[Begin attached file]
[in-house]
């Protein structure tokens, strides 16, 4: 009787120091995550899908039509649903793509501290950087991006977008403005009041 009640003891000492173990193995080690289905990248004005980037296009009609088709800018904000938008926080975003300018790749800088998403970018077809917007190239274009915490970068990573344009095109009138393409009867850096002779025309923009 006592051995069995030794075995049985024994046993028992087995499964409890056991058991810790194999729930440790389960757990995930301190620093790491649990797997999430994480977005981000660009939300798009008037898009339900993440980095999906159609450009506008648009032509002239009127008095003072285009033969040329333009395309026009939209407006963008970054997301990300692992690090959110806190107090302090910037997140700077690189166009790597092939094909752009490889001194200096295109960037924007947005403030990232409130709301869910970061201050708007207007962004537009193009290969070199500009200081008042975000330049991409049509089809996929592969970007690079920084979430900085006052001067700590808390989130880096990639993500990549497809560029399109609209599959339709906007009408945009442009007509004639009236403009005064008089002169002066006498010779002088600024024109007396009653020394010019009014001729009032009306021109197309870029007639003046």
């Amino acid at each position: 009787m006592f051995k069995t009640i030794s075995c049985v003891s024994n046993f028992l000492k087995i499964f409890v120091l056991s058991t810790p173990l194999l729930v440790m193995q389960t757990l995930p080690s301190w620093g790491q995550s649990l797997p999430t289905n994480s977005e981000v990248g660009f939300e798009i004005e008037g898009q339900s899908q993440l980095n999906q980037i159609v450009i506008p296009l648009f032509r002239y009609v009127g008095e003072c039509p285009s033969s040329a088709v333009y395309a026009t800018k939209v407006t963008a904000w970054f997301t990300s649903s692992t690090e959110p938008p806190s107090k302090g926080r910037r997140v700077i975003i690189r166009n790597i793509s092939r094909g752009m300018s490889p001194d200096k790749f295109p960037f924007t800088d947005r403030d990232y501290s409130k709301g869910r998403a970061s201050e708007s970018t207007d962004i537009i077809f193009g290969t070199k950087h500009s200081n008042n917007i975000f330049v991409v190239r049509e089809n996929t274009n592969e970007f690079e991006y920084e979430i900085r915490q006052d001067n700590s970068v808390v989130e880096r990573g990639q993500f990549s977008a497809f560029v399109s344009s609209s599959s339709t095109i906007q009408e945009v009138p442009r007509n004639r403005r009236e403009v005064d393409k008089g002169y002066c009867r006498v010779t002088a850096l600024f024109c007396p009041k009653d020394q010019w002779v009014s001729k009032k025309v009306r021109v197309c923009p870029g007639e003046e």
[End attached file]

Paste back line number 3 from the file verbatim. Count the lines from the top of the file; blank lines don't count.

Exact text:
């Amino acid at each position: 009787m006592f051995k069995t009640i030794s075995c049985v003891s024994n046993f028992l000492k087995i499964f409890v120091l056991s058991t810790p173990l194999l729930v440790m193995q389960t757990l995930p080690s301190w620093g790491q995550s649990l797997p999430t289905n994480s977005e981000v990248g660009f939300e798009i004005e008037g898009q339900s899908q993440l980095n999906q980037i159609v450009i506008p296009l648009f032509r002239y009609v009127g008095e003072c039509p285009s033969s040329a088709v333009y395309a026009t800018k939209v407006t963008a904000w970054f997301t990300s649903s692992t690090e959110p938008p806190s107090k302090g926080r910037r997140v700077i975003i690189r166009n790597i793509s092939r094909g752009m300018s490889p001194d200096k790749f295109p960037f924007t800088d947005r403030d990232y501290s409130k709301g869910r998403a970061s201050e708007s970018t207007d962004i537009i077809f193009g290969t070199k950087h500009s200081n008042n917007i975000f330049v991409v190239r049509e089809n996929t274009n592969e970007f690079e991006y920084e979430i900085r915490q006052d001067n700590s970068v808390v989130e880096r990573g990639q993500f990549s977008a497809f560029v399109s344009s609209s599959s339709t095109i906007q009408e945009v009138p442009r007509n004639r403005r009236e403009v005064d393409k008089g002169y002066c009867r006498v010779t002088a850096l600024f024109c007396p009041k009653d020394q010019w002779v009014s001729k009032k025309v009306r021109v197309c923009p870029g007639e003046e």